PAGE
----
THE BURNT ORANGE HERESY Review — It’s a Good, Slow Burn

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In her The Burnt Orange Heresy review, Lisa Johnson Mandell says the slow simmer to reach the ultimate boiling point is worth the wait.

The Burnt Orange Heresy reviewIn the beginning of The Burnt Orange Heresy, we see annoyingly smug art critic James Figueras (Claes Bang) in Italy, lecturing a group of eager tourists about an ersatz masterpiece supposedly done by a relatively unknown artist. They hang on his every word until he makes them feel like fools for believing the yarn he’s spinning about a painting he created. By doing this he reveals that he pretentious cad who holds his audience in utter disdain. Therein lies the tone of the film.

As it happens with some pretentious cads, the lovely, lithesome and urbane Berenice Hollis (Elizabeth Debicki, an intriguing actress I hope to see a lot more of), is attracted to him. She approaches him after the class, a torrid affair ensues, and Figueres ends up taking her along for a stay at the luxurious villa near Lake Como of powerful art collector (Mick Jagger), who reveals he is the patron of a world-renowned yet reclusive artist (Donald Sutherland). Nefarious scheming ensues, and therein lies the plot of the film.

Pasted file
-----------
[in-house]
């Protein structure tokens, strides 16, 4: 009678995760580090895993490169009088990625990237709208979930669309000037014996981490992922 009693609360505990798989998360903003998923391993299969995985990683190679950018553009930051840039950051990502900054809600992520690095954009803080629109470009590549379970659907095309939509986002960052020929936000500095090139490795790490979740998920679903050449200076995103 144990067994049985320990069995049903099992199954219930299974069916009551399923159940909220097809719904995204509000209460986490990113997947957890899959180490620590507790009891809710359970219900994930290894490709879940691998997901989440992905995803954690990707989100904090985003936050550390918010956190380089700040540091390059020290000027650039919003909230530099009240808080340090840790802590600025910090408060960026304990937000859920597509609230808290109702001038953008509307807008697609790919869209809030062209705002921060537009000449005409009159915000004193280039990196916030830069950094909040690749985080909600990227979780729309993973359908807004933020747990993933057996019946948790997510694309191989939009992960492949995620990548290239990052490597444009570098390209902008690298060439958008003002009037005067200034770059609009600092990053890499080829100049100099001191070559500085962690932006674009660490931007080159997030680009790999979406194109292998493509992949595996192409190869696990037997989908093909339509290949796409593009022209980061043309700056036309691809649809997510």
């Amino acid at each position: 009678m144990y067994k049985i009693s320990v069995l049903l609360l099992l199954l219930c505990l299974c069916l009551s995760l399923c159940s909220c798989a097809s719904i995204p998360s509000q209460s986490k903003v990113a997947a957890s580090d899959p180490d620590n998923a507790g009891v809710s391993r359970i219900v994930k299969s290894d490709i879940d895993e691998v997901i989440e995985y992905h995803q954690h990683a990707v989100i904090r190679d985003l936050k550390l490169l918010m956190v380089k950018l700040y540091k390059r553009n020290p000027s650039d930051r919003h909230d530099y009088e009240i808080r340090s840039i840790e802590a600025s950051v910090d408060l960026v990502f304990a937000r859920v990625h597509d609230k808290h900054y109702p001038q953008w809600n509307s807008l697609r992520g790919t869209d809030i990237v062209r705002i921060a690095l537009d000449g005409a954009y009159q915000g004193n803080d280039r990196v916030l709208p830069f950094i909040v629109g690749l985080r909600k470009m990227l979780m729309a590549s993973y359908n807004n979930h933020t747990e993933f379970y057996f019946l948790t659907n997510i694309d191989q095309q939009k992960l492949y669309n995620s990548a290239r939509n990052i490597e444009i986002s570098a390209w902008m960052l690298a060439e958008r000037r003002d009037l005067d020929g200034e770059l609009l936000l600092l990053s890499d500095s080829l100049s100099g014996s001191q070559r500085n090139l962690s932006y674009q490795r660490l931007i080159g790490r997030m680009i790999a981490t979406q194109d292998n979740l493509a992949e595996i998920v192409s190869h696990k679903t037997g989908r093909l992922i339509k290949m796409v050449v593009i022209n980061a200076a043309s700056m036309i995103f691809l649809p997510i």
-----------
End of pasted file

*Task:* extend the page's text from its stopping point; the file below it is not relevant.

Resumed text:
There is much to look at as the movie takes its time to unfold. It’s befitting that a film about art, directed by Guiseppe Capotondi, be extremely artistic, with vivid and well-thought images spread before our eyes. It’s not so much a thriller as it is a leisurely, modern nourish crime drama, based on a 1971 crime novel by Charles Willeford.

While Bang is cunning as Figueras sinks to unthinkable lows, it is Debicki’s Bernice who attempts bravado and sophistication, but ultimately reveals fatal innocence, who steals the show. And Jagger’s rakish degeneracy is quite the treat to watch. Although The Burnt Orange Heresy lasts just over an hour and a half, if feels a bit longer, with the vast majority of the “action” happening in the third act. But it’s worth the slow simmer to reach the boiling point.

Rated R

1 Hour, 38 Minutes

If this The Burnt Orange Heresy review gives you a burning desire to watch it, see Rotten Tomatoes for details on where to find it.

In her The Burnt Orange Heresy review, Lisa Johnson Mandell says the slow simmer to reach the ultimate boiling point is worth the wait.


Lisa Johnson Mandell gives you the latest TV news and movie reviews all on as well as the latest on celebrity homes in Hollywood, celebrity homes in Malibu and beyond, all on At Home In Hollywood.

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Lisa Johnson Mandell

Lisa Johnson Mandell

Lisa Johnson Mandell is an award winning journalist, author and film/TV critic. She can be heard regularly on Cumulus radio stations throughout the US, and on BBC Radio.

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